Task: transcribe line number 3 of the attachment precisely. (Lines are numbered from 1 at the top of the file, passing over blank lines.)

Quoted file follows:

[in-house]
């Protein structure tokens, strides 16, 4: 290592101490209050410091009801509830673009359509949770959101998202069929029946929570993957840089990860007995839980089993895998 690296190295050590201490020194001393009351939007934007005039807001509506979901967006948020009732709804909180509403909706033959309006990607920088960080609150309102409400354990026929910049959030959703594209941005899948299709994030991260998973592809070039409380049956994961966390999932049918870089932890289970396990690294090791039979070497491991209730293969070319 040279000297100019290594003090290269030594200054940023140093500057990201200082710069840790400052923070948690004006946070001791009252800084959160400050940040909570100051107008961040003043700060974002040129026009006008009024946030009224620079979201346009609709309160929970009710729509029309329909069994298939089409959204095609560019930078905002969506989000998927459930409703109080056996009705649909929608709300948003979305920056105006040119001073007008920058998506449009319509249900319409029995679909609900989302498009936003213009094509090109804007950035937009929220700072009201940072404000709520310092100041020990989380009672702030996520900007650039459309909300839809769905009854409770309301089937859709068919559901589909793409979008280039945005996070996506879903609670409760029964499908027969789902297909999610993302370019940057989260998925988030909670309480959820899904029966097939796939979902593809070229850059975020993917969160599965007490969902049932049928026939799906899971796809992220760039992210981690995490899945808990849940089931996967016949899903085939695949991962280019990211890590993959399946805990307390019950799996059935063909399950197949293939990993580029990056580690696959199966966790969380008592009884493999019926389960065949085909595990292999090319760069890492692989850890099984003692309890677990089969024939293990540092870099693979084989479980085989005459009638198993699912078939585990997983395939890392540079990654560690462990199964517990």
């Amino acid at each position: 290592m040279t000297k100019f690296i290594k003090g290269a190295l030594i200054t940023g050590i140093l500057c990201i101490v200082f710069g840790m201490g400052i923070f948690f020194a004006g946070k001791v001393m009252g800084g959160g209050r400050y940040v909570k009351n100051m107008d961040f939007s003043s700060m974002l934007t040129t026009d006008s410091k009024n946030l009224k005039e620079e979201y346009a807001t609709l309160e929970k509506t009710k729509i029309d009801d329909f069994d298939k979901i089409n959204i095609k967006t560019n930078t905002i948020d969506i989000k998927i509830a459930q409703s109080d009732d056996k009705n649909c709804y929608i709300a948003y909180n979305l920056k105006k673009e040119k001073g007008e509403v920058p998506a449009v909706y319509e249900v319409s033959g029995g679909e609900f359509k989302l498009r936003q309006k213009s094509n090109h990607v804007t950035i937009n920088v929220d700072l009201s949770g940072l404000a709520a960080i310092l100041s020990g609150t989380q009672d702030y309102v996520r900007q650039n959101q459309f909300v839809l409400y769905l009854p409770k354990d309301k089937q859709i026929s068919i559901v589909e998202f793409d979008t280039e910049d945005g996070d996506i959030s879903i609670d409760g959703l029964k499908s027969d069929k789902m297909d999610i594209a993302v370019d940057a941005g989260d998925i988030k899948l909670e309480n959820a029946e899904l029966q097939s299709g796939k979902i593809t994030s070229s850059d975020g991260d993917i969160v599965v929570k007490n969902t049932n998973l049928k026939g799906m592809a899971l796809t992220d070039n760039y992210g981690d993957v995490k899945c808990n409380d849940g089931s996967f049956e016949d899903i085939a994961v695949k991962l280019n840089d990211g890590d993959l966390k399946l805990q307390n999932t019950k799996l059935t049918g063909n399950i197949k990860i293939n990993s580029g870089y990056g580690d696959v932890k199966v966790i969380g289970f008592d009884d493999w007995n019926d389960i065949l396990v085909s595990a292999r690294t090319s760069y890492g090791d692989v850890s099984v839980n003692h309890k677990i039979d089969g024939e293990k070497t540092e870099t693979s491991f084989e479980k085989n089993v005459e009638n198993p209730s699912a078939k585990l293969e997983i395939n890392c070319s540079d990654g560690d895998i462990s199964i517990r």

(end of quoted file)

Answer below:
């Amino acid at each position: 290592m040279t000297k100019f690296i290594k003090g290269a190295l030594i200054t940023g050590i140093l500057c990201i101490v200082f710069g840790m201490g400052i923070f948690f020194a004006g946070k001791v001393m009252g800084g959160g209050r400050y940040v909570k009351n100051m107008d961040f939007s003043s700060m974002l934007t040129t026009d006008s410091k009024n946030l009224k005039e620079e979201y346009a807001t609709l309160e929970k509506t009710k729509i029309d009801d329909f069994d298939k979901i089409n959204i095609k967006t560019n930078t905002i948020d969506i989000k998927i509830a459930q409703s109080d009732d056996k009705n649909c709804y929608i709300a948003y909180n979305l920056k105006k673009e040119k001073g007008e509403v920058p998506a449009v909706y319509e249900v319409s033959g029995g679909e609900f359509k989302l498009r936003q309006k213009s094509n090109h990607v804007t950035i937009n920088v929220d700072l009201s949770g940072l404000a709520a960080i310092l100041s020990g609150t989380q009672d702030y309102v996520r900007q650039n959101q459309f909300v839809l409400y769905l009854p409770k354990d309301k089937q859709i026929s068919i559901v589909e998202f793409d979008t280039e910049d945005g996070d996506i959030s879903i609670d409760g959703l029964k499908s027969d069929k789902m297909d999610i594209a993302v370019d940057a941005g989260d998925i988030k899948l909670e309480n959820a029946e899904l029966q097939s299709g796939k979902i593809t994030s070229s850059d975020g991260d993917i969160v599965v929570k007490n969902t049932n998973l049928k026939g799906m592809a899971l796809t992220d070039n760039y992210g981690d993957v995490k899945c808990n409380d849940g089931s996967f049956e016949d899903i085939a994961v695949k991962l280019n840089d990211g890590d993959l966390k399946l805990q307390n999932t019950k799996l059935t049918g063909n399950i197949k990860i293939n990993s580029g870089y990056g580690d696959v932890k199966v966790i969380g289970f008592d009884d493999w007995n019926d389960i065949l396990v085909s595990a292999r690294t090319s760069y890492g090791d692989v850890s099984v839980n003692h309890k677990i039979d089969g024939e293990k070497t540092e870099t693979s491991f084989e479980k085989n089993v005459e009638n198993p209730s699912a078939k585990l293969e997983i395939n890392c070319s540079d990654g560690d895998i462990s199964i517990r």